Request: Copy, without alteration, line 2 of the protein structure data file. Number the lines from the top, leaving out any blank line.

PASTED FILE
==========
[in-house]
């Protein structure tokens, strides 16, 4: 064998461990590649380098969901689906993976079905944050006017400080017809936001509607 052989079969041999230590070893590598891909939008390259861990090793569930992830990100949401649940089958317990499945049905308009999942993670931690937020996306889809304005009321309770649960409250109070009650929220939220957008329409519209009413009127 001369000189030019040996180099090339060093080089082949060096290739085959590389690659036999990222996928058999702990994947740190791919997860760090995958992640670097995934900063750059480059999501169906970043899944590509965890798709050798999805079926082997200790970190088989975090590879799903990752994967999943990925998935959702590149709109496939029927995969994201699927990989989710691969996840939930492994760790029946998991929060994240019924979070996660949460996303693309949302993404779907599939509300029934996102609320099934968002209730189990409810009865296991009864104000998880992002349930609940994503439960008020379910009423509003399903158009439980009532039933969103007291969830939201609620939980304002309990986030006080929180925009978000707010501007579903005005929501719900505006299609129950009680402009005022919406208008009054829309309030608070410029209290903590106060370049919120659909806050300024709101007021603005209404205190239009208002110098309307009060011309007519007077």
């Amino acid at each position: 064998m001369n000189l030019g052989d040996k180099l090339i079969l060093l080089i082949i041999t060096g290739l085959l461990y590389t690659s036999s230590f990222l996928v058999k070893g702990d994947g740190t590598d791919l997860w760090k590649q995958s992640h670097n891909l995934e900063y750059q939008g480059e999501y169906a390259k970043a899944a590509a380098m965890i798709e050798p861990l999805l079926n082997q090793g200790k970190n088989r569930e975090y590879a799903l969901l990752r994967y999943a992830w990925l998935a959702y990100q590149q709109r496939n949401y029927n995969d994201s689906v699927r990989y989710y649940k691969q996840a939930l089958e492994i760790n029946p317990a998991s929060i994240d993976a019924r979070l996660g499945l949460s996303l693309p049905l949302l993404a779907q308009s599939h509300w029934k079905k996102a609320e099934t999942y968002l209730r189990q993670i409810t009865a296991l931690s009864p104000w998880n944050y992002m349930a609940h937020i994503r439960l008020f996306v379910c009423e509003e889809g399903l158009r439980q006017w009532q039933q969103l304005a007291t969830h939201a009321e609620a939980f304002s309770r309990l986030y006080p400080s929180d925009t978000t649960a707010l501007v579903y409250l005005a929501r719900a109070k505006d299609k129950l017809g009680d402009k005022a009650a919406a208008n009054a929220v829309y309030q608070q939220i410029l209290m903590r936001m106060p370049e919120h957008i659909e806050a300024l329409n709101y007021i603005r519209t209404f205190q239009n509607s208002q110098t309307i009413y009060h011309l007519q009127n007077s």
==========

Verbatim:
């Protein structure tokens, strides 16, 4: 064998461990590649380098969901689906993976079905944050006017400080017809936001509607 052989079969041999230590070893590598891909939008390259861990090793569930992830990100949401649940089958317990499945049905308009999942993670931690937020996306889809304005009321309770649960409250109070009650929220939220957008329409519209009413009127 001369000189030019040996180099090339060093080089082949060096290739085959590389690659036999990222996928058999702990994947740190791919997860760090995958992640670097995934900063750059480059999501169906970043899944590509965890798709050798999805079926082997200790970190088989975090590879799903990752994967999943990925998935959702590149709109496939029927995969994201699927990989989710691969996840939930492994760790029946998991929060994240019924979070996660949460996303693309949302993404779907599939509300029934996102609320099934968002209730189990409810009865296991009864104000998880992002349930609940994503439960008020379910009423509003399903158009439980009532039933969103007291969830939201609620939980304002309990986030006080929180925009978000707010501007579903005005929501719900505006299609129950009680402009005022919406208008009054829309309030608070410029209290903590106060370049919120659909806050300024709101007021603005209404205190239009208002110098309307009060011309007519007077």